It wasn’t the first standing ovation of Richard Sherman’s athletic life, but it might have been the most gratifying. When he told his Seahawks teammates Thursday in the locker room that he had been cleared of using a stimulant banned by the NFL, they cheered.
“I just said I won, and then everybody was happy, clapping hands and all of that stuff,” he told reporters after he tweeted to the world in the morning: “Thank you nfl for upholding the truth! To the 12s Thank you your faith is rewarded! Thank you lord.”
He continued: “It was just a sigh of relief from the whole team just to know that everything was done and over with, and we could move on from it.”
Sherman appealed Friday a potential four-game suspension for violating the NFL’s anti-drug policy handed down in late November for testing positive for a banned stimulant, reportedly Adderall, in September. Sherman’s fellow cornerback, Brandon Browner, is serving the last of his four-game suspension for the same violation Sunday against the St. Louis Rams in the regular-season finale, and will be available for the playoffs.
Sherman, who had been his usual upbeat self publicly throughout the appeals period after the story of his positive test became public, admitted the episode weighed on him.
“There was obviously a good amount of stress, because you just don’t know,” he said. “You know how strong the case is, you know how strong everything is, but it was just great to finally get it over with . . . just have that burden off of your shoulders and just be able to move on, and try to make this playoff run with my guys.”
In his appeal, Sherman charged a chain-of-custody violation regarding his urine sample. He claimed the cup leaked, and the tester collecting the sample used a second cup underneath the first one. Since the seal of the second cup was broken, the policy was violated.
“Yeah, it was a weird day,” he said of the September test. “It was a weird testing procedure. A lot of things went wrong on that day. That is why the results came out the way it did, because he made a mistake and did things wrong. If it wasn’t for that, there wouldn’t have been a positive test, everything would have went normal.”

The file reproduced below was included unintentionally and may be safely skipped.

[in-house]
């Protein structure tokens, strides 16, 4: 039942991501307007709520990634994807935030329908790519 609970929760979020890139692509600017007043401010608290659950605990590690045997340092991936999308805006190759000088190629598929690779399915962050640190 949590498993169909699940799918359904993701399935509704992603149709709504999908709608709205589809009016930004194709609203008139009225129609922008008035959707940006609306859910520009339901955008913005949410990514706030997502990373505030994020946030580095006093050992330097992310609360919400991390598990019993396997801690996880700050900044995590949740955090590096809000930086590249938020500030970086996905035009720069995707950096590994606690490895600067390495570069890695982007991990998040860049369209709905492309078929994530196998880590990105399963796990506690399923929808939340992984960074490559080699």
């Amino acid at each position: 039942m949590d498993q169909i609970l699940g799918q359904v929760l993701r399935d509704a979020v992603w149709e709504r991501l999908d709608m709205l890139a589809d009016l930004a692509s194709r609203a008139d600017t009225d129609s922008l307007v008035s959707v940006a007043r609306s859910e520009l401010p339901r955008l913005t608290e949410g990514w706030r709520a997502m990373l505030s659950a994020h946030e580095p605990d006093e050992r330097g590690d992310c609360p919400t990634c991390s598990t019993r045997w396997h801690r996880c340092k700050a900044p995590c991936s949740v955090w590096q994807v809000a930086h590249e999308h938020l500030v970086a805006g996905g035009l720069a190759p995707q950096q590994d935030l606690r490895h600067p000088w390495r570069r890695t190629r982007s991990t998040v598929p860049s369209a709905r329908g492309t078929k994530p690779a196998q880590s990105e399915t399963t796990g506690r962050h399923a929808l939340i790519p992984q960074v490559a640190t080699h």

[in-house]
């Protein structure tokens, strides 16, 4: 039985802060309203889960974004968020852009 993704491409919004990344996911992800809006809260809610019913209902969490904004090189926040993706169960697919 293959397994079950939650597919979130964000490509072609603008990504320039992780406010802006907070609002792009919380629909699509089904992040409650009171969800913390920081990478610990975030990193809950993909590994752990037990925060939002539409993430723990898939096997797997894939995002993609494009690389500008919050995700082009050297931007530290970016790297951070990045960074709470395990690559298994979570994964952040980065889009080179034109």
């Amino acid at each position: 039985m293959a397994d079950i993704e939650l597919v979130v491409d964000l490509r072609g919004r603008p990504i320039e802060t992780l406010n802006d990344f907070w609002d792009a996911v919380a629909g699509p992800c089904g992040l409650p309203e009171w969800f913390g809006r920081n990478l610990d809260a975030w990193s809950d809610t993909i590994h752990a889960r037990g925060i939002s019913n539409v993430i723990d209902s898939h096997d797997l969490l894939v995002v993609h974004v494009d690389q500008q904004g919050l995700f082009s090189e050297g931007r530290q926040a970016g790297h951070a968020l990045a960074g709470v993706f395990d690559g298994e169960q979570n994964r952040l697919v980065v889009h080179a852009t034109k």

Asked if he was surprised about the positive test, given what he saw, Sherman said, “I was still surprised, but I knew that it had something to do with (the botched handling).”
Before the appeal was upheld, Sherman was resolute in his belief that mistakes were made and that he was willing to go through the appeals process to prove it.
“That’s why we’re sitting here right now because there were a lot of mistakes made on top of me never taking anything,” he said. “That’s kind of the big one.”
Because appeals of the NFL drug-abuse policy are rarely upheld, Sherman heard from those who said it would be best if he served the suspension in time to return for the playoffs, as Browner is doing.
“Yeah, a lot of people said that,” he said. “There were always people that said that the chances are slim to none. My chances have always been slim to none, and I’ve always found a way to win those. You don’t make it this far without having some kind of adversity and getting through that adversity. This is just another phase.
“I have great teammates and great coaches who have supported me through it, and
the great fans we have supported me and had faith. I’m very appreciative of that.”
The NFL is prohibited by collective-bargaining rules from commenting on the reasons behind rulings, and is permitted only to announce suspensions. As far as is known publicly, only a few positive tests have been overturned — a disclosure that can come only from players or their agents.
The entire public disclosure of the tests should not have happened, according to the CBA rules between the NFL and players’ union. But espn.com broke the story of the positive tests, citing anonymous sources, and the players later confirmed it.
The reversal was made by former NFL executive Bob Wallace. A copy of his decision, made after Sherman flew to St. Louis last week for his appeal, was obtained by The Associated Press. In his explanation, Wallace wrote the collection of Sherman’s urine sample on Sept. 17, the day after Seattle beat Dallas in Week 2, was not ordinary.
Sherman’s sample cup began leaking. The tester grabbed another cup and transferred the sample. Documentation of the leaking cup was not on the submitted report following the test. Only when asked by a supervisor in October did the tester acknowledge the sample was transferred from the original.
The tester later gave testimony that he’d never experienced a leaking cup before, yet didn’t feel the situation rose to the level of inclusion on his report.
Wallace wrote the omission of the leaking cup from the report was a ”big deal,” and that ”insuring a sample is collected properly is the cornerstone of the program and when an event occurs that does not happen routinely or that the collector has never experienced while collecting the sample it is incumbent upon that collector to note what happened.
”Accordingly, Mr. Sherman’s appeal is granted and the discipline is reversed,” Wallace wrote.
NFL spokesman Greg Aiello said in an email the league is reviewing the decision, but was declining comment due to confidentiality provisions.
Sherman said he has been in touch with Browner.
“I hear from him every day, and he was happy for me,” Sherman said. “‘He’s excited to get back and we can’t wait to have him back. It’s like my right hand has not been here with me for four weeks so it’s kind of been tough on me.”